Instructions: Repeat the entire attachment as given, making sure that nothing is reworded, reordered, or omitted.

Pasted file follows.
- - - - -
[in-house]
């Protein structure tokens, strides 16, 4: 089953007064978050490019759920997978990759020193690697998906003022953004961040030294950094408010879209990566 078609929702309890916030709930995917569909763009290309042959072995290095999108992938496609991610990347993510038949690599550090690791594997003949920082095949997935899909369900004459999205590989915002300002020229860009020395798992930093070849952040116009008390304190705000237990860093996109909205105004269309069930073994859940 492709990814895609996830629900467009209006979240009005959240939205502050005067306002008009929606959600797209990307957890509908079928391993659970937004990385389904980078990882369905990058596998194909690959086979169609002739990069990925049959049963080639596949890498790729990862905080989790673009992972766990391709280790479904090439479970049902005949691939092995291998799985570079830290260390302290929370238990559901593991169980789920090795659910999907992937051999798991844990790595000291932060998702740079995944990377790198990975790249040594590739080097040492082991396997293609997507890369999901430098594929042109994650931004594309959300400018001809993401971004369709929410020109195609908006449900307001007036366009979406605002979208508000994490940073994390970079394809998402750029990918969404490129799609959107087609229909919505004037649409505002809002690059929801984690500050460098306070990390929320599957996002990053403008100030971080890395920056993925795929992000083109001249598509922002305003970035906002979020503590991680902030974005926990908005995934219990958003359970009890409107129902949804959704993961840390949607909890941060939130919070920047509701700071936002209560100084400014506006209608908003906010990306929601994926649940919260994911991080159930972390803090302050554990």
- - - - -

[in-house]
């Protein structure tokens, strides 16, 4: 089953007064978050490019759920997978990759020193690697998906003022953004961040030294950094408010879209990566 078609929702309890916030709930995917569909763009290309042959072995290095999108992938496609991610990347993510038949690599550090690791594997003949920082095949997935899909369900004459999205590989915002300002020229860009020395798992930093070849952040116009008390304190705000237990860093996109909205105004269309069930073994859940 492709990814895609996830629900467009209006979240009005959240939205502050005067306002008009929606959600797209990307957890509908079928391993659970937004990385389904980078990882369905990058596998194909690959086979169609002739990069990925049959049963080639596949890498790729990862905080989790673009992972766990391709280790479904090439479970049902005949691939092995291998799985570079830290260390302290929370238990559901593991169980789920090795659910999907992937051999798991844990790595000291932060998702740079995944990377790198990975790249040594590739080097040492082991396997293609997507890369999901430098594929042109994650931004594309959300400018001809993401971004369709929410020109195609908006449900307001007036366009979406605002979208508000994490940073994390970079394809998402750029990918969404490129799609959107087609229909919505004037649409505002809002690059929801984690500050460098306070990390929320599957996002990053403008100030971080890395920056993925795929992000083109001249598509922002305003970035906002979020503590991680902030974005926990908005995934219990958003359970009890409107129902949804959704993961840390949607909890941060939130919070920047509701700071936002209560100084400014506006209608908003906010990306929601994926649940919260994911991080159930972390803090302050554990």